• Retailers added 27,900 jobs
  • Leisure and Hospitality Services lost 5,000 jobs
  • Government sector lost 8,000, Federal losses were 1,000
  • Education and Health Services grew by 53,000 jobs
    • Health Care and Social Assistance grew by 34,000

  • Professional and Business Services grew by 46,000
    • 34.900 jobs added in Temporary Help

Wage (can be revised):

  • The average weekly paycheck (seasonally adjusted) is $644.11 – an increase of $4.26!
  • The average hourly earning (seasonally adjusted) is $19.17 – an increase of 7 cents
  • Average weekly hours and overtime of production and nonsupervisory employees on private nonfarm payrolls by industry sector, seasonally adjusted is 33.6 hours

Bureau of Labor Statistics

Job Report Stats Summary

The Next 30 Years: Smaller

An election just passed and the results indicate a very unsatisfied voter. It makes perfect sense. Middle class jobs are scarce and wealth is gravitating only to the uber-rich. We’ve had a thirty year mirage in the standards of living.

Thirty years is a time period I key in on. President Ronald Reagan made thirty year policy decisions and we are at the dawn of a new thirty year window. Besides the politics of it, the transition of leadership throughout companies and communities is just now beginning. Those in their 30s and early 40s are set to grab leadership positions within the next three years.

This is a very positive development.

The values of those ending their leadership position are different from those set to attain it. For instance, the sense of privacy for a 25 year old is nothing like it is for a 60 year old. Sharing on facebook, twitter, and on blogs means you are comfortable with potential embarrassment. There is no hiding skeletons in the closet anymore.

But the main value I see differentiating the two groups is one of scale of competition. The older guard wants to amass competitive advantages and really leverage economies of scale. But the younger guard wants to go smaller. Manufacturing shaped the economics of the 20th century, but a knowledge economy is shaping the present day. Concepts like Design and Branding are ever more important. And perception plays a part in how they are valued. Perception isn’t a Deming TQM or Six Sigma concern.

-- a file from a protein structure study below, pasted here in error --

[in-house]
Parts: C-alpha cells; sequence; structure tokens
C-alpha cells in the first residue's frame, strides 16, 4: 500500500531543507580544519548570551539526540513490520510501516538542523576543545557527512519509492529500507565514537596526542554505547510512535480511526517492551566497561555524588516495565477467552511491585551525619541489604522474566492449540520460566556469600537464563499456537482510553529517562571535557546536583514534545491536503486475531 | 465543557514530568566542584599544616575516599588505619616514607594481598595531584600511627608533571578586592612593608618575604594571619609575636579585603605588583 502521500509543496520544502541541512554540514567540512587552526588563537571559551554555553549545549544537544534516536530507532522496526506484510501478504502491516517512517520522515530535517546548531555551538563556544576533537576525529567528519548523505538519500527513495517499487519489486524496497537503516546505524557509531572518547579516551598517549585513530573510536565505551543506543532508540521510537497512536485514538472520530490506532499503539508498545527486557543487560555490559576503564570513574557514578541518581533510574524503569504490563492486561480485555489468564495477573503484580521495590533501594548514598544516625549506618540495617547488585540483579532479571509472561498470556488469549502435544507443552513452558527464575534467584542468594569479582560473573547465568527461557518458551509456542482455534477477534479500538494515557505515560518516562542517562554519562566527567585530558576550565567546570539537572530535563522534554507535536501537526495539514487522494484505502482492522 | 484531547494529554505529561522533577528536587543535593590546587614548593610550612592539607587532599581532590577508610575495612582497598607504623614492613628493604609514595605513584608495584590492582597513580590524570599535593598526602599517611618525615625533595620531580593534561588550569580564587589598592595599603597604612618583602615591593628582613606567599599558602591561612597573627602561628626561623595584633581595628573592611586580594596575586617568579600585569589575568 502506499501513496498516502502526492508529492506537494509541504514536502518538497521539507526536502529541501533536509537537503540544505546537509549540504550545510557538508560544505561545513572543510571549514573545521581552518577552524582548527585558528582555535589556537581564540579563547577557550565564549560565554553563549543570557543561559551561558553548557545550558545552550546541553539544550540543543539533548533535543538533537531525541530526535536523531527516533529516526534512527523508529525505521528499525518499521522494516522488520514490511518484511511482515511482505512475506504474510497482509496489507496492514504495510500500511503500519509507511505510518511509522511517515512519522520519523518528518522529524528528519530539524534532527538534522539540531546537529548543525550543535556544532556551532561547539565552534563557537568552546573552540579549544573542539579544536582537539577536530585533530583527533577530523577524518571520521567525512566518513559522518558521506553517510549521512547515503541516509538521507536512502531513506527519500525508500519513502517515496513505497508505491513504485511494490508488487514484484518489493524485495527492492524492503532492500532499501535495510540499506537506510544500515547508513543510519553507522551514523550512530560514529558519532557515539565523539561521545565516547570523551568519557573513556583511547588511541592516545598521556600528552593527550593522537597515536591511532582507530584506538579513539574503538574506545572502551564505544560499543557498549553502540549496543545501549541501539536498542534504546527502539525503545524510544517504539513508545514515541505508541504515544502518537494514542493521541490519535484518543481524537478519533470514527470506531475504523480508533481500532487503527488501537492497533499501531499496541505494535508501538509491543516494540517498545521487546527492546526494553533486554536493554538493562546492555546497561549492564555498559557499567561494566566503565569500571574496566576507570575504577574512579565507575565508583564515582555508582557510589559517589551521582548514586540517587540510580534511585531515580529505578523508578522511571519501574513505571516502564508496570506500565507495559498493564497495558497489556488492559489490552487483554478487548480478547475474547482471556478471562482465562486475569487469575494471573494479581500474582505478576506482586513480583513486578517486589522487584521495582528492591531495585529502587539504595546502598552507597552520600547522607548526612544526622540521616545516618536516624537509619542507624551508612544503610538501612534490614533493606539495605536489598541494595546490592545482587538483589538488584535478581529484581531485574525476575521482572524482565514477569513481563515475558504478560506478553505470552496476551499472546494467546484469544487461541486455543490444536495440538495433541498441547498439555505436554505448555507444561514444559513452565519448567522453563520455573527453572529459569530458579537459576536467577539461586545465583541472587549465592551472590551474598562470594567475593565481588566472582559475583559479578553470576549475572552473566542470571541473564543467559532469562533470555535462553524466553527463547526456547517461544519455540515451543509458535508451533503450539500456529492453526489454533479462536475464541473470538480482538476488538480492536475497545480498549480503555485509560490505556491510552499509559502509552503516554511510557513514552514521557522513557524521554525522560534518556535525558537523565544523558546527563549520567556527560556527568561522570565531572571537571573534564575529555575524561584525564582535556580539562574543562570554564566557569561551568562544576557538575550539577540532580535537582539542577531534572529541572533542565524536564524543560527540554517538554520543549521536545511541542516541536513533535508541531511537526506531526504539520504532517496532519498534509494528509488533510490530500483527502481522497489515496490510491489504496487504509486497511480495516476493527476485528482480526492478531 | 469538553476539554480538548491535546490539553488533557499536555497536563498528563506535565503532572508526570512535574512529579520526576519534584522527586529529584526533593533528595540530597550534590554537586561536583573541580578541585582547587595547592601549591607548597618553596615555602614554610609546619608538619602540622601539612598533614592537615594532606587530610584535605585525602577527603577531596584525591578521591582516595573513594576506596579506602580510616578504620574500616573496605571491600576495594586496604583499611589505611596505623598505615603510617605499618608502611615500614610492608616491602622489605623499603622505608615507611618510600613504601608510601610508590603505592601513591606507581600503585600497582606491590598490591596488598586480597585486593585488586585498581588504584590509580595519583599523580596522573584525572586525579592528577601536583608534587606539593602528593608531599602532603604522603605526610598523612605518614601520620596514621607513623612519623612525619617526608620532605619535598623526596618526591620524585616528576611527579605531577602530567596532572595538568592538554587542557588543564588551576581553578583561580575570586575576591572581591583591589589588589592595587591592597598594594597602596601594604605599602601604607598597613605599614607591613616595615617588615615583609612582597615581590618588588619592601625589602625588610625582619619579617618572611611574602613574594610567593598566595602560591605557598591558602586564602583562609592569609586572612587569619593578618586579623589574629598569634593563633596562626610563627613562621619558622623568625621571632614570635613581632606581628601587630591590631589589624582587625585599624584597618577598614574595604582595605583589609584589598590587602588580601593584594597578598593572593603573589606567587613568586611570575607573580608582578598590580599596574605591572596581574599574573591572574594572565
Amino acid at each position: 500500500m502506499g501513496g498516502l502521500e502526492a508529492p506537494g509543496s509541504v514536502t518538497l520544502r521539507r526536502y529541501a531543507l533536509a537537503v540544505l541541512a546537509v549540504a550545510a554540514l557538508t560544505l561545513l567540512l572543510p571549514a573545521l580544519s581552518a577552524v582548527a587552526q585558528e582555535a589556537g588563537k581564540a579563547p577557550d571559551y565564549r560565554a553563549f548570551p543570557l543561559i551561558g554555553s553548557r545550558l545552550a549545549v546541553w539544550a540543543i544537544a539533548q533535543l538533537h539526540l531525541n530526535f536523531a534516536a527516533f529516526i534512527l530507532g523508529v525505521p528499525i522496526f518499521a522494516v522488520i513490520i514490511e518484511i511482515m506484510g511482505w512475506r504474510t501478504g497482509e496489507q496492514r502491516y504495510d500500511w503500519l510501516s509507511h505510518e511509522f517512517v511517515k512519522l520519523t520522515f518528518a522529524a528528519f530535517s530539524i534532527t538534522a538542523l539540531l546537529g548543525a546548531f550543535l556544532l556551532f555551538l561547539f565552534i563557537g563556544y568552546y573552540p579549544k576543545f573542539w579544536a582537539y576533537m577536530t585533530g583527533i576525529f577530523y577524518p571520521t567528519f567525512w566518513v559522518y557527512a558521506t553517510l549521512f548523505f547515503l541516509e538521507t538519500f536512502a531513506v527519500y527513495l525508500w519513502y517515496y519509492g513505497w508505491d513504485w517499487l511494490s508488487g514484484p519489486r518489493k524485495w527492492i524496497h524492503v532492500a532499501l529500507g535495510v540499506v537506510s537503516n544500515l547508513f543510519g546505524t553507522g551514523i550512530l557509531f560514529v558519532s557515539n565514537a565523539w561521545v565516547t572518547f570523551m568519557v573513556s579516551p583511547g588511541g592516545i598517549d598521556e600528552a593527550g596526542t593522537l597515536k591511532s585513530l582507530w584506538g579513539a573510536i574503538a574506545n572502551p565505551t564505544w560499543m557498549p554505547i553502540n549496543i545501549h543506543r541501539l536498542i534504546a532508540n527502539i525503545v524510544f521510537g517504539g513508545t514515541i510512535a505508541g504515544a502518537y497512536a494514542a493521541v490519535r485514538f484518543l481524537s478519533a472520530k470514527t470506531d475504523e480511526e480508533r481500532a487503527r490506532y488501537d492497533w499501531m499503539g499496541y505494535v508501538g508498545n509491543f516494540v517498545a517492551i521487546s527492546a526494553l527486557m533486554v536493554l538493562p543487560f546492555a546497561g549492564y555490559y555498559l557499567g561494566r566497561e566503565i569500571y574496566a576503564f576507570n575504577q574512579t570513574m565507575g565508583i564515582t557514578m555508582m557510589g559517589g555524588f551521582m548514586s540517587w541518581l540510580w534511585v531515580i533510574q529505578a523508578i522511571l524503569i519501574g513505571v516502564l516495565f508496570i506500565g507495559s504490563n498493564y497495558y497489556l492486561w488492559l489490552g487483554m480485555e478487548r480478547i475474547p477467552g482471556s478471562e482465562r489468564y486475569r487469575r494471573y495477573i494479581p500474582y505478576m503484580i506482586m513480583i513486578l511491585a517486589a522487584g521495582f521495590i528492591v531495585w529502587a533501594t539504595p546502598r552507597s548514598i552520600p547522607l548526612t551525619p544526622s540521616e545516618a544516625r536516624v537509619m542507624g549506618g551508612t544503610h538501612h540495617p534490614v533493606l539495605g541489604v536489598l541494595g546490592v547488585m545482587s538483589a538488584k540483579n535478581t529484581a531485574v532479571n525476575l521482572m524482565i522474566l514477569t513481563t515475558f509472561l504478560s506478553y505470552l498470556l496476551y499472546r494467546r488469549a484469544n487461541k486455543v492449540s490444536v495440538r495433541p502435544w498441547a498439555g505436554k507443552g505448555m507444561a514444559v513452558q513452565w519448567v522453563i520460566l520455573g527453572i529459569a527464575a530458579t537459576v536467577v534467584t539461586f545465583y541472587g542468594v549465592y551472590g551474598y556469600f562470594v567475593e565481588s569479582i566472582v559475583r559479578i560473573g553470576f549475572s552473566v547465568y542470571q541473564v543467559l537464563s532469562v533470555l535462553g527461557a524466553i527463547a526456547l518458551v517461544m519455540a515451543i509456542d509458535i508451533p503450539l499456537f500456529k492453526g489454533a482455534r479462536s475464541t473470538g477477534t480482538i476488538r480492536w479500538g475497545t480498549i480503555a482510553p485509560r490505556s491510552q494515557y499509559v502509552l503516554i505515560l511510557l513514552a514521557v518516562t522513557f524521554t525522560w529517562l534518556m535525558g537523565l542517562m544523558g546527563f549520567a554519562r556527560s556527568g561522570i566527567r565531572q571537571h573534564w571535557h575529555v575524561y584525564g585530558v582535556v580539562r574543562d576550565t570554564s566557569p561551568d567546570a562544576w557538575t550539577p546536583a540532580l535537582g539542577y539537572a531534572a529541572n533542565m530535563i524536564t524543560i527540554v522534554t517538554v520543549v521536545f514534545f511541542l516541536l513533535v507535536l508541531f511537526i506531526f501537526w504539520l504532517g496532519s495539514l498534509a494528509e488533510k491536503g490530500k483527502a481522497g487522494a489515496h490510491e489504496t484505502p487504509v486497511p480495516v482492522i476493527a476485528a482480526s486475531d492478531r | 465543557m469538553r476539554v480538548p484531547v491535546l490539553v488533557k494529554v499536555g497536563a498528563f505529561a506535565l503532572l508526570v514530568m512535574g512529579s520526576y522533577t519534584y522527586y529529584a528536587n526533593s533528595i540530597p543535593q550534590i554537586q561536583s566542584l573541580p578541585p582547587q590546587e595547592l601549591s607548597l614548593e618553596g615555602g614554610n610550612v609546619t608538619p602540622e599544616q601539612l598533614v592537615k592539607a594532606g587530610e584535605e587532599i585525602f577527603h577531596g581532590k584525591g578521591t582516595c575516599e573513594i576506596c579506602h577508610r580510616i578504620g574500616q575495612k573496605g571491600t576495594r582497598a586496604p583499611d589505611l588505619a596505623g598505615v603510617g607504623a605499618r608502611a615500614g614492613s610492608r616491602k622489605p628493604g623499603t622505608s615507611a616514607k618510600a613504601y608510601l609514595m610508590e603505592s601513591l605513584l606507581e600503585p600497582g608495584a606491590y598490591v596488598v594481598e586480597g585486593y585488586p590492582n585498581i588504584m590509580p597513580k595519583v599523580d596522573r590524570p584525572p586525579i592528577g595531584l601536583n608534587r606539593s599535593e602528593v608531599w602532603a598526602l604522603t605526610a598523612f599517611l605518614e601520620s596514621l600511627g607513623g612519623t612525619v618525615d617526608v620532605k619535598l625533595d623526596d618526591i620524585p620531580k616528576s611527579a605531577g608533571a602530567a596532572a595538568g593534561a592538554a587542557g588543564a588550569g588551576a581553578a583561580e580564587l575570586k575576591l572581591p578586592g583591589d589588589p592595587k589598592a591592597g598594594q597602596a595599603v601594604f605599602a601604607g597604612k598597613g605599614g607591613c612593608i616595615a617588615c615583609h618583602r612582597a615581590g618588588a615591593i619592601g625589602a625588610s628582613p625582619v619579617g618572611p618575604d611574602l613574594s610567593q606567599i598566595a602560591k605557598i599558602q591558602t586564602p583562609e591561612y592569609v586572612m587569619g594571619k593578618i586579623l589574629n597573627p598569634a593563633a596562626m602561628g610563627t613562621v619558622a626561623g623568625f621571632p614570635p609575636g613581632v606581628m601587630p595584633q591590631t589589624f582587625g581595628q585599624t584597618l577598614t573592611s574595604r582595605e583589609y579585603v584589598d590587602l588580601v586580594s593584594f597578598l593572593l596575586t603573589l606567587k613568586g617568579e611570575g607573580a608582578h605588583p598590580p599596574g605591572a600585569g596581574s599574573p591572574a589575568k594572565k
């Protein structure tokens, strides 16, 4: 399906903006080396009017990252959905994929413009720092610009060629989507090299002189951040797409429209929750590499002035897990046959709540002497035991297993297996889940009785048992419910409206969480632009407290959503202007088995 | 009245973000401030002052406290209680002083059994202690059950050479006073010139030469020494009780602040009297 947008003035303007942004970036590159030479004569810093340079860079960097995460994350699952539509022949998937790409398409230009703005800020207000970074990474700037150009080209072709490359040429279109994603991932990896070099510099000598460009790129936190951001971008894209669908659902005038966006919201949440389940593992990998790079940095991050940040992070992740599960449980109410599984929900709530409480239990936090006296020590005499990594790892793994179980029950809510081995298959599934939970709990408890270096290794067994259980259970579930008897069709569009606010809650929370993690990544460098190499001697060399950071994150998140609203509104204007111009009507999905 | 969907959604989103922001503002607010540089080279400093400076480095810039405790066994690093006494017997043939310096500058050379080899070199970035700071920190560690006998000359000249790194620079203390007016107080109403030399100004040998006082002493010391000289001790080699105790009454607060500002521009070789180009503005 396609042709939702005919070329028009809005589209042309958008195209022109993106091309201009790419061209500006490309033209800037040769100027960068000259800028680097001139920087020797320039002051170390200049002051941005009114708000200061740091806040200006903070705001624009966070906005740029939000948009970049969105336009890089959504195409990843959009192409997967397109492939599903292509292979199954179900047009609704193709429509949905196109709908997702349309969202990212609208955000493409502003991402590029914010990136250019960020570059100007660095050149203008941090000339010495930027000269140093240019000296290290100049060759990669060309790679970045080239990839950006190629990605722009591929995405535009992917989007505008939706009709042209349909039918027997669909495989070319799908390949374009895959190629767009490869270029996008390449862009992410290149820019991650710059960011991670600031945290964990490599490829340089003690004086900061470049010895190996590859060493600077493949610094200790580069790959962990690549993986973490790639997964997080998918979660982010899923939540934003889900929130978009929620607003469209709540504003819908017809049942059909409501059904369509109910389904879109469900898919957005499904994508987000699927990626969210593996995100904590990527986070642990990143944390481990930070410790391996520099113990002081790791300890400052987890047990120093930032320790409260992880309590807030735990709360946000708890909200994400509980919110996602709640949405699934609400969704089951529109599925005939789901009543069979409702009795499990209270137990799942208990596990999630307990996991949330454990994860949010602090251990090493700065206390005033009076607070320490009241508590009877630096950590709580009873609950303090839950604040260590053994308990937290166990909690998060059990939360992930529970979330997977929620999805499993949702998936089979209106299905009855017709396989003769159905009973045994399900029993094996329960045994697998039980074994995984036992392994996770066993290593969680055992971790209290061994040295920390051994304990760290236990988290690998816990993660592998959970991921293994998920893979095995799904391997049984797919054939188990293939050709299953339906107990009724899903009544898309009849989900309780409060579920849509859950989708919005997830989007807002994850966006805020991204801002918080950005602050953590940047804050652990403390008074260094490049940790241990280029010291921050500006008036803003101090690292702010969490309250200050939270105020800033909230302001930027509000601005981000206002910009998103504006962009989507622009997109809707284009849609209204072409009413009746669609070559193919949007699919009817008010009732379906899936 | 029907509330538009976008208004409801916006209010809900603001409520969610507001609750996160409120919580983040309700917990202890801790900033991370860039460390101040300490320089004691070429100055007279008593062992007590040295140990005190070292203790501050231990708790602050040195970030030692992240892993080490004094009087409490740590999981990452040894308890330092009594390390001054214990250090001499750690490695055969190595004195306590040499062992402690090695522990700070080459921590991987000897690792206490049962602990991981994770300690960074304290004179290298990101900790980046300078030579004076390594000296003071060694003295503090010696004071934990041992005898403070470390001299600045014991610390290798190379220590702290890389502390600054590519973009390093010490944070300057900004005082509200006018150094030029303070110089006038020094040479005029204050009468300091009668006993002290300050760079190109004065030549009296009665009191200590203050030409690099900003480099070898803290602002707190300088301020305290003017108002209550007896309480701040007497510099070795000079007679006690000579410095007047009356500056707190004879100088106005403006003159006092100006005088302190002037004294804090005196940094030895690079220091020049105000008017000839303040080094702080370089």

Bigger versus smaller separates the path. Bigger wants to protect the status quo – scale is expensive. Smaller wants nimbleness but with standards. Think Microsoft with the Office Suite versus Apple’s App Store. Microsoft has a cash cow with Windows and they leverage it to sell Office. People are familiar with it and it works. But how much has it really changed over the last 10 years? Not much, but people keep buying it. Now think about Apple with the App Store. They developed a platform for small developer shops and large ones to compete on an even field. Apple manages the standards and sets up the merchant services. The developers can leverage the scale Apple already built with the platform and sell. Compatibility and interoperability aren’t deal breakers either. This simplifies the cost to compete. Ideas sink or swim based on their merit and marketing.

As we embark on the next thirty years, expect to see a shift in values. It’ll be less of an us and them world and competition will be a loose definition, almost encouraged. Attitudes will change. Smaller is captivating. What do you value?

Working Thoughts 11/4/08
Why Voting Matters

Cartoons: A Subtle Story Telling Mechanism

One of my tenets is the idea of an ever growing amount of data. We have our five senses gathering data for your brain, but technology is acting as an extension almost like a seventh sense. But to understand what our senses are telling us, whether it’s visual, auditory, or touch for example, we use associations. Experiences form many of our associations, be it our own or someone else’s. The “story” becomes a powerful tool for dealing with vasts amount of data. Being someone who can deal with this pervasive data stream, then understand what it means, and finally, relaying it to someone who isn’t involved is a great skillset to have.

One way people do that, is through cartoons or comics. There’s a charm to a boxed story. Dan Pink did a whole book in a style of comic called Manga. I read reviewed Johnny Bunko . Below is an additional take on comics:

http://video.ted.com/assets/player/swf/EmbedPlayer.swf